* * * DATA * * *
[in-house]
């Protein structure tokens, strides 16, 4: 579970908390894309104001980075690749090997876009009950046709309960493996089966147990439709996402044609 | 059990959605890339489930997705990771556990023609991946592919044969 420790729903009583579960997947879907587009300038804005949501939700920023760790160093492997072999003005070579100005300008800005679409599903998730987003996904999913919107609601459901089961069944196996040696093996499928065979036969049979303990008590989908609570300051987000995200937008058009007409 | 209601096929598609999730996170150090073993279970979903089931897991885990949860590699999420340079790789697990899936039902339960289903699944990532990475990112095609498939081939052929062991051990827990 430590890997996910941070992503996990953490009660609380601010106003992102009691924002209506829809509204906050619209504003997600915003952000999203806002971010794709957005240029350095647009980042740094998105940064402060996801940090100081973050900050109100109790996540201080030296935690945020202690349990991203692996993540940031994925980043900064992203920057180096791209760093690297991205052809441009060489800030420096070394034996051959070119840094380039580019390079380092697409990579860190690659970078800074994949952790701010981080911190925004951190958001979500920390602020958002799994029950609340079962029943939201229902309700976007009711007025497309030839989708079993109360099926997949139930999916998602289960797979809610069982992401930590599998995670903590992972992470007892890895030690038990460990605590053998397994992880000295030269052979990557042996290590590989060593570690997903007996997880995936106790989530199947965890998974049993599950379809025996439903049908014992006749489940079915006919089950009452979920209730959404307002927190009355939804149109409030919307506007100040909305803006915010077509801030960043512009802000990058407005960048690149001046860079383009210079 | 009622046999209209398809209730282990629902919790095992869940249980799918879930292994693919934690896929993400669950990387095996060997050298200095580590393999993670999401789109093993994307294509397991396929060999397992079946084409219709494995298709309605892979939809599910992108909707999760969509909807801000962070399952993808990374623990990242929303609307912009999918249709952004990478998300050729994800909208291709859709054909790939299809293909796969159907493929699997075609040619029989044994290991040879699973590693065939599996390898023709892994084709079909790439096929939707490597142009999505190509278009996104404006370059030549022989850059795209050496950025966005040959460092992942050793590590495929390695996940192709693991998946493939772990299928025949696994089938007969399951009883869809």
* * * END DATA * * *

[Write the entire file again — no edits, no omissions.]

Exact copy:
[in-house]
């Protein structure tokens, strides 16, 4: 579970908390894309104001980075690749090997876009009950046709309960493996089966147990439709996402044609 | 059990959605890339489930997705990771556990023609991946592919044969 420790729903009583579960997947879907587009300038804005949501939700920023760790160093492997072999003005070579100005300008800005679409599903998730987003996904999913919107609601459901089961069944196996040696093996499928065979036969049979303990008590989908609570300051987000995200937008058009007409 | 209601096929598609999730996170150090073993279970979903089931897991885990949860590699999420340079790789697990899936039902339960289903699944990532990475990112095609498939081939052929062991051990827990 430590890997996910941070992503996990953490009660609380601010106003992102009691924002209506829809509204906050619209504003997600915003952000999203806002971010794709957005240029350095647009980042740094998105940064402060996801940090100081973050900050109100109790996540201080030296935690945020202690349990991203692996993540940031994925980043900064992203920057180096791209760093690297991205052809441009060489800030420096070394034996051959070119840094380039580019390079380092697409990579860190690659970078800074994949952790701010981080911190925004951190958001979500920390602020958002799994029950609340079962029943939201229902309700976007009711007025497309030839989708079993109360099926997949139930999916998602289960797979809610069982992401930590599998995670903590992972992470007892890895030690038990460990605590053998397994992880000295030269052979990557042996290590590989060593570690997903007996997880995936106790989530199947965890998974049993599950379809025996439903049908014992006749489940079915006919089950009452979920209730959404307002927190009355939804149109409030919307506007100040909305803006915010077509801030960043512009802000990058407005960048690149001046860079383009210079 | 009622046999209209398809209730282990629902919790095992869940249980799918879930292994693919934690896929993400669950990387095996060997050298200095580590393999993670999401789109093993994307294509397991396929060999397992079946084409219709494995298709309605892979939809599910992108909707999760969509909807801000962070399952993808990374623990990242929303609307912009999918249709952004990478998300050729994800909208291709859709054909790939299809293909796969159907493929699997075609040619029989044994290991040879699973590693065939599996390898023709892994084709079909790439096929939707490597142009999505190509278009996104404006370059030549022989850059795209050496950025966005040959460092992942050793590590495929390695996940192709693991998946493939772990299928025949696994089938007969399951009883869809």